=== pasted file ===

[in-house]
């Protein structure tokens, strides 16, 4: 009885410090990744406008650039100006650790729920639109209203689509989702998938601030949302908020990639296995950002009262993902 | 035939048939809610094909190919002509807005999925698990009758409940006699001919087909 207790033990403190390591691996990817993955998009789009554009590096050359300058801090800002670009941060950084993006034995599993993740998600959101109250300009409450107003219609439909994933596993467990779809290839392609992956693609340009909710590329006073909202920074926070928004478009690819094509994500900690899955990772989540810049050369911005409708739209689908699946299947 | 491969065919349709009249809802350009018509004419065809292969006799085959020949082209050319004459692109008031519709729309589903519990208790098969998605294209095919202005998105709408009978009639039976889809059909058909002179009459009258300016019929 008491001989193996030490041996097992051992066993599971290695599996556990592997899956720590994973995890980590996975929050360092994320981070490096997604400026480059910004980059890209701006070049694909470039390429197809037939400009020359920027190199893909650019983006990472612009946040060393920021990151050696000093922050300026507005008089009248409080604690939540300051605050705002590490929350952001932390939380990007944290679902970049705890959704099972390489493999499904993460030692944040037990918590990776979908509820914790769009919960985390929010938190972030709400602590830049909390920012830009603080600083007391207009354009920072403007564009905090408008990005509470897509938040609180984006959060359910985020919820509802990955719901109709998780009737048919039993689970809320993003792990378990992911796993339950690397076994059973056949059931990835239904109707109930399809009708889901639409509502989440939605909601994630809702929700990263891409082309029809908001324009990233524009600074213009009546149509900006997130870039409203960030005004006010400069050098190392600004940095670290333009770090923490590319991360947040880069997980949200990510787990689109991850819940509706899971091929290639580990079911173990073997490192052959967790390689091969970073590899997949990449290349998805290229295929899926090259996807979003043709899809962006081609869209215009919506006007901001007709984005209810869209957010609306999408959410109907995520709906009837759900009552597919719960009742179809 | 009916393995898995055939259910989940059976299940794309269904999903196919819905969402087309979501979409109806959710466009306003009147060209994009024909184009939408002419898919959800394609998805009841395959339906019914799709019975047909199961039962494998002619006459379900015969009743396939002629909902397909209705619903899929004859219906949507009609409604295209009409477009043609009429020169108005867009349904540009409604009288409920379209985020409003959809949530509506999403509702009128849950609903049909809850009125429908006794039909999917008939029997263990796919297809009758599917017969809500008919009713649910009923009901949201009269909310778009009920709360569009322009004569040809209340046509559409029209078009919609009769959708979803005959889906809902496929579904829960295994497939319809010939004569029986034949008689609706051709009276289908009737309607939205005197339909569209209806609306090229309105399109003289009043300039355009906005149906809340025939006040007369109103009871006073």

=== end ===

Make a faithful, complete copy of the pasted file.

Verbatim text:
[in-house]
């Protein structure tokens, strides 16, 4: 009885410090990744406008650039100006650790729920639109209203689509989702998938601030949302908020990639296995950002009262993902 | 035939048939809610094909190919002509807005999925698990009758409940006699001919087909 207790033990403190390591691996990817993955998009789009554009590096050359300058801090800002670009941060950084993006034995599993993740998600959101109250300009409450107003219609439909994933596993467990779809290839392609992956693609340009909710590329006073909202920074926070928004478009690819094509994500900690899955990772989540810049050369911005409708739209689908699946299947 | 491969065919349709009249809802350009018509004419065809292969006799085959020949082209050319004459692109008031519709729309589903519990208790098969998605294209095919202005998105709408009978009639039976889809059909058909002179009459009258300016019929 008491001989193996030490041996097992051992066993599971290695599996556990592997899956720590994973995890980590996975929050360092994320981070490096997604400026480059910004980059890209701006070049694909470039390429197809037939400009020359920027190199893909650019983006990472612009946040060393920021990151050696000093922050300026507005008089009248409080604690939540300051605050705002590490929350952001932390939380990007944290679902970049705890959704099972390489493999499904993460030692944040037990918590990776979908509820914790769009919960985390929010938190972030709400602590830049909390920012830009603080600083007391207009354009920072403007564009905090408008990005509470897509938040609180984006959060359910985020919820509802990955719901109709998780009737048919039993689970809320993003792990378990992911796993339950690397076994059973056949059931990835239904109707109930399809009708889901639409509502989440939605909601994630809702929700990263891409082309029809908001324009990233524009600074213009009546149509900006997130870039409203960030005004006010400069050098190392600004940095670290333009770090923490590319991360947040880069997980949200990510787990689109991850819940509706899971091929290639580990079911173990073997490192052959967790390689091969970073590899997949990449290349998805290229295929899926090259996807979003043709899809962006081609869209215009919506006007901001007709984005209810869209957010609306999408959410109907995520709906009837759900009552597919719960009742179809 | 009916393995898995055939259910989940059976299940794309269904999903196919819905969402087309979501979409109806959710466009306003009147060209994009024909184009939408002419898919959800394609998805009841395959339906019914799709019975047909199961039962494998002619006459379900015969009743396939002629909902397909209705619903899929004859219906949507009609409604295209009409477009043609009429020169108005867009349904540009409604009288409920379209985020409003959809949530509506999403509702009128849950609903049909809850009125429908006794039909999917008939029997263990796919297809009758599917017969809500008919009713649910009923009901949201009269909310778009009920709360569009322009004569040809209340046509559409029209078009919609009769959708979803005959889906809902496929579904829960295994497939319809010939004569029986034949008689609706051709009276289908009737309607939205005197339909569209209806609306090229309105399109003289009043300039355009906005149906809340025939006040007369109103009871006073």